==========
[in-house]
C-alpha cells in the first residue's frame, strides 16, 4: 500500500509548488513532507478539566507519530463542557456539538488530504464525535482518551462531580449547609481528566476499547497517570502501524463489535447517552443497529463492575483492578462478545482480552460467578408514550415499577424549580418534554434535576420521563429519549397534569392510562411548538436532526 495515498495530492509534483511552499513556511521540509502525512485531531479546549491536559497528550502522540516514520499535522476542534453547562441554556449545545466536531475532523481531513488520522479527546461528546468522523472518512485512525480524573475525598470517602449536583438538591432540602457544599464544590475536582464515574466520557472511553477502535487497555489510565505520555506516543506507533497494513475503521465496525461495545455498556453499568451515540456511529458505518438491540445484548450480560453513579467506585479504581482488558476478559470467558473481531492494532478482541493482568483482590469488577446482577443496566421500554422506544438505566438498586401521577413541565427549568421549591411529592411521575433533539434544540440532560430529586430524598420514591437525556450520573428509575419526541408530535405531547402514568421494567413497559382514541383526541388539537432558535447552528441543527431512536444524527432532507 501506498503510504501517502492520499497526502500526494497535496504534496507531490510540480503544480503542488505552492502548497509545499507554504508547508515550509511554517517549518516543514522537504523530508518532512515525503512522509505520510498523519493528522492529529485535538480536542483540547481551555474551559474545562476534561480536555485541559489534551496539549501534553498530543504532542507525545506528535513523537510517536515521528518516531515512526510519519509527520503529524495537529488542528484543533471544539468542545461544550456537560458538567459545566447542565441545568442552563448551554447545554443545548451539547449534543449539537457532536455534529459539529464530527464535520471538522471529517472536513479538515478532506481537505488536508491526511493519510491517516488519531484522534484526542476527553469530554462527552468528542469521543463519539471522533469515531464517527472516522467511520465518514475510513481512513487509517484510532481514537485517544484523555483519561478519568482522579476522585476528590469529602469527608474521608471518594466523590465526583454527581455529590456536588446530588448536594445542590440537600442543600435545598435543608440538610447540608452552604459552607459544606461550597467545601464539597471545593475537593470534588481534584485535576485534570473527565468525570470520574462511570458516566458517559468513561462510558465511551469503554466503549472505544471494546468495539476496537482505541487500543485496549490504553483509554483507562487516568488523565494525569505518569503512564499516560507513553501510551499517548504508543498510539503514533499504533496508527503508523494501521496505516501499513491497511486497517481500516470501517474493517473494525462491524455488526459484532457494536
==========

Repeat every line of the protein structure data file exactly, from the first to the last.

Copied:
[in-house]
C-alpha cells in the first residue's frame, strides 16, 4: 500500500509548488513532507478539566507519530463542557456539538488530504464525535482518551462531580449547609481528566476499547497517570502501524463489535447517552443497529463492575483492578462478545482480552460467578408514550415499577424549580418534554434535576420521563429519549397534569392510562411548538436532526 495515498495530492509534483511552499513556511521540509502525512485531531479546549491536559497528550502522540516514520499535522476542534453547562441554556449545545466536531475532523481531513488520522479527546461528546468522523472518512485512525480524573475525598470517602449536583438538591432540602457544599464544590475536582464515574466520557472511553477502535487497555489510565505520555506516543506507533497494513475503521465496525461495545455498556453499568451515540456511529458505518438491540445484548450480560453513579467506585479504581482488558476478559470467558473481531492494532478482541493482568483482590469488577446482577443496566421500554422506544438505566438498586401521577413541565427549568421549591411529592411521575433533539434544540440532560430529586430524598420514591437525556450520573428509575419526541408530535405531547402514568421494567413497559382514541383526541388539537432558535447552528441543527431512536444524527432532507 501506498503510504501517502492520499497526502500526494497535496504534496507531490510540480503544480503542488505552492502548497509545499507554504508547508515550509511554517517549518516543514522537504523530508518532512515525503512522509505520510498523519493528522492529529485535538480536542483540547481551555474551559474545562476534561480536555485541559489534551496539549501534553498530543504532542507525545506528535513523537510517536515521528518516531515512526510519519509527520503529524495537529488542528484543533471544539468542545461544550456537560458538567459545566447542565441545568442552563448551554447545554443545548451539547449534543449539537457532536455534529459539529464530527464535520471538522471529517472536513479538515478532506481537505488536508491526511493519510491517516488519531484522534484526542476527553469530554462527552468528542469521543463519539471522533469515531464517527472516522467511520465518514475510513481512513487509517484510532481514537485517544484523555483519561478519568482522579476522585476528590469529602469527608474521608471518594466523590465526583454527581455529590456536588446530588448536594445542590440537600442543600435545598435543608440538610447540608452552604459552607459544606461550597467545601464539597471545593475537593470534588481534584485535576485534570473527565468525570470520574462511570458516566458517559468513561462510558465511551469503554466503549472505544471494546468495539476496537482505541487500543485496549490504553483509554483507562487516568488523565494525569505518569503512564499516560507513553501510551499517548504508543498510539503514533499504533496508527503508523494501521496505516501499513491497511486497517481500516470501517474493517473494525462491524455488526459484532457494536